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What is Boldo?

Boldo is an evergreen shrub or small tree native to central Chile, Argentina, Ecuador, Bolivia, and Peru. The plant grows up to 6 m in height. The woody, bitter-smelling leaves are used medicinally. Small, green edible fruits are borne from small, pink-white flowers.

Scientific Name(s)

Peumus boldus

Common Name(s)

Boldo also is known as boldu, boldus, boldoa, and boldea.

What is it used for?

Traditional/Ethnobotanical uses

In Chile, the yellowish-green fruit is eaten, its bark used in tanning, and its wood used for charcoal. Explorers noticed that local South Americans used the leaves medicinally and introduced the herb to North America and Great Britain to prevent or facilitate gas for stomach, bladder, and liver complaints, and as a mild sedative. The plant is used in natural medicine in the treatment of digestive disorders, as a laxative, choleretic (a stimulant of bile secretion), diuretic, and for hepatic diseases. The leaves also have been used for worms, gonorrhea, syphilis, gout, rheumatism, head colds, and earaches. Boldo extract is used as a flavoring for alcoholic beverages.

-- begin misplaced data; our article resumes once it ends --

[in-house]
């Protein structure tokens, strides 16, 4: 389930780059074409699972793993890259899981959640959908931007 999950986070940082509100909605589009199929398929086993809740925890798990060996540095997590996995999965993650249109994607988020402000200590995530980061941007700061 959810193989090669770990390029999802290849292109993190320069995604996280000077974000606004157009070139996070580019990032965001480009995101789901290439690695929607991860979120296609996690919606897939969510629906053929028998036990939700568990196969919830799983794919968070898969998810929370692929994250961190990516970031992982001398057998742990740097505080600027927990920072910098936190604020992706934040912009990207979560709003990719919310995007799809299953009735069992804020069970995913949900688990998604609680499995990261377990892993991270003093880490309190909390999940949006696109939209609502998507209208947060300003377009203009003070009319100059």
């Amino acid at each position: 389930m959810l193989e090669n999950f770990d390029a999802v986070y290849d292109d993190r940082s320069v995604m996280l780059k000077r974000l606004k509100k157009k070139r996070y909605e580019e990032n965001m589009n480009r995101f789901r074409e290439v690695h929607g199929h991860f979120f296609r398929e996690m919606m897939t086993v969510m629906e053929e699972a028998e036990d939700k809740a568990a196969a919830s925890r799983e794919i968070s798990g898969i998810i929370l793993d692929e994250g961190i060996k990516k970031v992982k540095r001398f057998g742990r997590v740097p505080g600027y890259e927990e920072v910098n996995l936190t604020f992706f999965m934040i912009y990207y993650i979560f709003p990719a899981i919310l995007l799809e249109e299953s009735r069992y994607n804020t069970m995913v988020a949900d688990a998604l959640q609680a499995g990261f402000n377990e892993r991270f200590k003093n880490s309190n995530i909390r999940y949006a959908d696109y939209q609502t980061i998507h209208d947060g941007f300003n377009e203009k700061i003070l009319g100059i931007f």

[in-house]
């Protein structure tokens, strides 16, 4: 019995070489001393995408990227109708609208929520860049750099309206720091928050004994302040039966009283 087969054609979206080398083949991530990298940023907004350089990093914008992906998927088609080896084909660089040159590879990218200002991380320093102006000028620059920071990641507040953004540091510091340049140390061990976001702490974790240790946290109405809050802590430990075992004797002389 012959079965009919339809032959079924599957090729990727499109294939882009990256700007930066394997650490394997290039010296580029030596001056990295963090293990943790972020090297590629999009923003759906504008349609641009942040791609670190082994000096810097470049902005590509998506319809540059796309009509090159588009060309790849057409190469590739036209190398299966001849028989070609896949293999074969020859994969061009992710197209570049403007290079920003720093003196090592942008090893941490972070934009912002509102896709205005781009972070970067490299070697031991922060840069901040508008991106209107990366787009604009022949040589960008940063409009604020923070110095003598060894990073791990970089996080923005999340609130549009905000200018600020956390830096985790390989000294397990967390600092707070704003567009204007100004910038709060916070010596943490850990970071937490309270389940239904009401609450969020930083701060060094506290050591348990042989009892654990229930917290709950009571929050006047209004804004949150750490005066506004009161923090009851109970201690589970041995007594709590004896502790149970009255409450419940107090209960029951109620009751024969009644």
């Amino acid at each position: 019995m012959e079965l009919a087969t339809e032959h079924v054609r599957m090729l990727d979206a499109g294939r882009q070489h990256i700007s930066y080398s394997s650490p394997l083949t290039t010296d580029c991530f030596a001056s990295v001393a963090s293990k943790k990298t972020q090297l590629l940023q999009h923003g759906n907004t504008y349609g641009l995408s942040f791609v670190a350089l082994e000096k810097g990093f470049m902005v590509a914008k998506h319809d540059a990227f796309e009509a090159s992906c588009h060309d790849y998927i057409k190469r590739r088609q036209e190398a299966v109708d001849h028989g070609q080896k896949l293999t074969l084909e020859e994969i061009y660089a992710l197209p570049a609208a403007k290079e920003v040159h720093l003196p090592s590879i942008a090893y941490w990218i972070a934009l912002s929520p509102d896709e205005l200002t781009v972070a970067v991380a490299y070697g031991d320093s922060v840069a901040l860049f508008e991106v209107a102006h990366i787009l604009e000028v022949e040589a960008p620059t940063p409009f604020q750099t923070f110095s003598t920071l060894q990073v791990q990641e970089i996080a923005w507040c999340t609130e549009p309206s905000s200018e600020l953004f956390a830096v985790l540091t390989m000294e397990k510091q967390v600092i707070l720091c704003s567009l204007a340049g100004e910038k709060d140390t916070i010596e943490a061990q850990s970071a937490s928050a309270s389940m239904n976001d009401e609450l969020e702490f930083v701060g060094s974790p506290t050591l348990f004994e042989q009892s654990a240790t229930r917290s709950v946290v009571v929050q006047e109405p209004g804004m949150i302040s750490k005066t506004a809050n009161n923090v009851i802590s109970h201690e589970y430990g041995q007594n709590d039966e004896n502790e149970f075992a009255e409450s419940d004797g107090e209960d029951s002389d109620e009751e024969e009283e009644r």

General uses

In vitro and animal studies suggest boldo leaf extract and its part, boldine, possess antioxidant, anti-inflammatory, and antimicrobial effects, as well as potential applications in diabetes, GI disorders, and cancer. However, clinical trials are lacking to support any therapeutic application.

What is the recommended dosage?

No quality clinical trials exist to support therapeutic dosing of boldo leaf extract. Traditional doses include 1 to 2 teaspoons (2 to 3 g) of dry leaf per cup of water; 0.1 to 0.3 mL of liquid extract (1:1 in 45% alcohol) 3 times a day. Commercial preparations may contain ascaridole, which is toxic.


Contraindicated in liver disease and diseases of the bile duct, including gallstones.


Avoid use. Adverse effects have been noted in animal studies.


Boldo ingestion may enhance the anticoagulant effect of warfarin; caution is warranted.

Side Effects

Boldo-related adverse events described in case reports included severe, whole-body allergic reaction, heart rate disorders, and liver toxicity.


High doses are necessary for toxic effects; animal studies documented various toxicities.


1. Boldo. Review of Natural Products. Facts & Comparisons [database online]. St. Louis, MO: Wolters Kluwer Health Inc; January 2015.

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